When it became apparent nobody was going to comfort him, that nobody had an ounce of maturity in order to help another human being, he opened his eyes and stood up. He sniffed hard, as if to say, “We were never really friends at all,” and then started walking home. He rolled his ankle in his soggy tennis shoes, but kept going. The boys looked up at me, because I was a girl and, accordingly, the closest thing to a parent among them. I was supposed to be the voice of reason, morality itself. I said the only thing I could think of: “Shame on you, Colin. Go home and tell your mother.”

“Are you kidding? She’d kill me.”

“If you can push Miller, you can tell her.”

The group rallied behind me. We sent Colin home, which was more of a gesture than anything else. I’m pretty sure Colin never told anybody what happened, since he never spoke of any punishment after the fact. Things might have turned out differently for him if he’d ever received any discipline in his life, but his dad was off being a fishing guide on the Yucatan, or at least that’s what Colin always said, and his mom was busy raising his younger siblings, every one of them with a different father. I don’t think the group cared that he actually told his mother what he’d done to Miller. We just needed to send him off, to pretend like we had some decency, which is funny because I don’t think anybody else considered telling their parents what happened. It was just another one of our games, I guess, sending him on that pretend walk of shame.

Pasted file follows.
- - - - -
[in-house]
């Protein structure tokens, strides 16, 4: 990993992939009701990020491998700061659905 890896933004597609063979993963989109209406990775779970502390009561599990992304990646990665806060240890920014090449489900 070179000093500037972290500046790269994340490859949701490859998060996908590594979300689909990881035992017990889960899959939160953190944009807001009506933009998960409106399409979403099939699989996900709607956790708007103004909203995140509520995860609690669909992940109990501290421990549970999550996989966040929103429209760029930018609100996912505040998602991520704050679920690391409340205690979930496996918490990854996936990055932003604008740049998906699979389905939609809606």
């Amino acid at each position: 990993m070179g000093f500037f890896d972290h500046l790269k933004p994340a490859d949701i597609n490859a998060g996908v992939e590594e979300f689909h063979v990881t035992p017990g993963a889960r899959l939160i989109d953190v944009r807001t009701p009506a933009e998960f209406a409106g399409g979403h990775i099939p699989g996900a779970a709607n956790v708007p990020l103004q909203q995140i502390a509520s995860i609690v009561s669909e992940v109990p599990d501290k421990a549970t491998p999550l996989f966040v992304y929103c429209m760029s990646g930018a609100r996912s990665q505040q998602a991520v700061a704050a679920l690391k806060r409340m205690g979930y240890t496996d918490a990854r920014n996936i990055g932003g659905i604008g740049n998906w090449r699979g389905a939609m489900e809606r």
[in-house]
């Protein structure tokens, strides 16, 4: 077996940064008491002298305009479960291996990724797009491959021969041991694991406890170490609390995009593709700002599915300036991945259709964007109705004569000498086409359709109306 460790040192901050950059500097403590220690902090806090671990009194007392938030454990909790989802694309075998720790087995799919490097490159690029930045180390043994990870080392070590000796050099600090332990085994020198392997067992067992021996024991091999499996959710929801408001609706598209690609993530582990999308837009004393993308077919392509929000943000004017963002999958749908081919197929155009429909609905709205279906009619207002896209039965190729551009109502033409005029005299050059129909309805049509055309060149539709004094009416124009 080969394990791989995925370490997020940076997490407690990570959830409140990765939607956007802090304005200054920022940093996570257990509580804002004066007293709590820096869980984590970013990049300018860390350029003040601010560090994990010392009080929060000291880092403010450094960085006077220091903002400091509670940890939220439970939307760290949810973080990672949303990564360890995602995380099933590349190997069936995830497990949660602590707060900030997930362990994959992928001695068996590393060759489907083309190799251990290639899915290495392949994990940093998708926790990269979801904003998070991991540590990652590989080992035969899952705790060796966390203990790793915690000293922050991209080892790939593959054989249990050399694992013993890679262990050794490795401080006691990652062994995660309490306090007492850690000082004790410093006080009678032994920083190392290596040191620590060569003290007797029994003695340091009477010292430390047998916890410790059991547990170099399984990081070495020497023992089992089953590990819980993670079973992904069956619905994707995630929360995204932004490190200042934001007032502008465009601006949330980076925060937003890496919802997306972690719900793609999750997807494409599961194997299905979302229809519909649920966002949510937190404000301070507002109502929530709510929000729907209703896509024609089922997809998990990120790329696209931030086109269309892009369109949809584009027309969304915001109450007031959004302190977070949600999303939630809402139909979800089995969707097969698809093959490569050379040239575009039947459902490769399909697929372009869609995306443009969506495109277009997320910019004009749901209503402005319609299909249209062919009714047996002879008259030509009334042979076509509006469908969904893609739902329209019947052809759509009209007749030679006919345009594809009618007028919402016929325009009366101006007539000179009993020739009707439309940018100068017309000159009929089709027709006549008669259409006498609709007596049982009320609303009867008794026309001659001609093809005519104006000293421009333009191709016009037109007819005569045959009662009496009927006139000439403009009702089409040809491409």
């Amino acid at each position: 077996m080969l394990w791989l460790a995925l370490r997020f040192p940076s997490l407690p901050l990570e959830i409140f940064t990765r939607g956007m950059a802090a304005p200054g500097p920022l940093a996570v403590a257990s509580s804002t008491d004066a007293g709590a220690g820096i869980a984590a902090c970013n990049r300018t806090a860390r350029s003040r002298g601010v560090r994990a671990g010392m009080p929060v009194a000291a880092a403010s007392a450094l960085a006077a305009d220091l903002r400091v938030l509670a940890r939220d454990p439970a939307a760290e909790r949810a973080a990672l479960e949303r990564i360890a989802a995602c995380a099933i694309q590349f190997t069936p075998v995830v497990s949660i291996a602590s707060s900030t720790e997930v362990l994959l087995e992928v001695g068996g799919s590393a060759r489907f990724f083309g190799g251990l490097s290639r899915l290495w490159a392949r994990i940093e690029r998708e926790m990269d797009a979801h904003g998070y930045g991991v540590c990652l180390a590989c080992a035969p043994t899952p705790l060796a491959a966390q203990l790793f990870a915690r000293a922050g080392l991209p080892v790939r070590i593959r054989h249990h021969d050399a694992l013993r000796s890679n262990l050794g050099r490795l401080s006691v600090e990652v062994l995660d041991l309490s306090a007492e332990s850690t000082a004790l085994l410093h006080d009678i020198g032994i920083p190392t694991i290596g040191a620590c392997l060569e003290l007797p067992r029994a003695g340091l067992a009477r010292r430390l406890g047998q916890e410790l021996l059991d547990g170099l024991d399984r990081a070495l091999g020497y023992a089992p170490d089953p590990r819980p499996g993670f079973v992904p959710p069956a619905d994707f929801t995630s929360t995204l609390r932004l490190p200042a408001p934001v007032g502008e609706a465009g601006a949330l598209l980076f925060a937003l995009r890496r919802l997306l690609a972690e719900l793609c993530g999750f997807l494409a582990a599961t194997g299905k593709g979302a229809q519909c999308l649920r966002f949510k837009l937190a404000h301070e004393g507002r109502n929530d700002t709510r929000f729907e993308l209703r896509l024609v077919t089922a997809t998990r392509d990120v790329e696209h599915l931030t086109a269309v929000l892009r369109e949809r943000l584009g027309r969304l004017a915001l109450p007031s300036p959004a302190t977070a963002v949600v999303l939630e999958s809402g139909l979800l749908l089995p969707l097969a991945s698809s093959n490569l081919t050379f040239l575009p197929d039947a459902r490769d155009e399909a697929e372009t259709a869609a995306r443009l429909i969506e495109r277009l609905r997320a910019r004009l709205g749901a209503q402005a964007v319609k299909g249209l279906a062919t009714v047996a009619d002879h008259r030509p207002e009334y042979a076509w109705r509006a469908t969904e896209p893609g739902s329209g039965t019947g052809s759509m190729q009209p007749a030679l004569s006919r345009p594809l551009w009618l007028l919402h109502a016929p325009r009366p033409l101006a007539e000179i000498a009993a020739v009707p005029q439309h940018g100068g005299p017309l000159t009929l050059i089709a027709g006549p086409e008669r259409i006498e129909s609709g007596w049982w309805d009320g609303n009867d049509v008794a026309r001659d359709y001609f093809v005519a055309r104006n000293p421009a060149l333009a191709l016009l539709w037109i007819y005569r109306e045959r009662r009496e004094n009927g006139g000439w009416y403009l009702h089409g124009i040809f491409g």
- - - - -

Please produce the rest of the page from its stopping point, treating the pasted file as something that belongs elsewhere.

We assumed that Miller was in hiding when nobody saw him for a few weeks. Embarrassed probably and also pissed off. I didn’t blame him for hating us. And then I finally got a piece of information. At supper one night, my dad mentioned that he’d run into Miller’s father and Miller’s father had said things were not looking good for Miller. My mom looked mad, probably because the two men meeting meant my dad had been at Lillian’s, a bar, where he was not supposed to be, and she also looked mad because she hated to hear about anything bad happening to anybody. Her sadness was enacted as anger, a trait I have also inherited. She cut into our dessert hard and flakes of pie crust flew across the table.

I said, “What’s wrong with Miller?” and my dad said, “He’s very sick.”

After supper, I went into my room, took out my yearbook, and colored my picture over with a red Crayon. This is when I should have gone to Miller’s house, to visit him, to apologize, to do something nice. But, you know . . . I stayed in my air-conditioned room, surrounded by my toys and books and pillows, with the lazy smell of strawberry and rhubarb hanging in the air.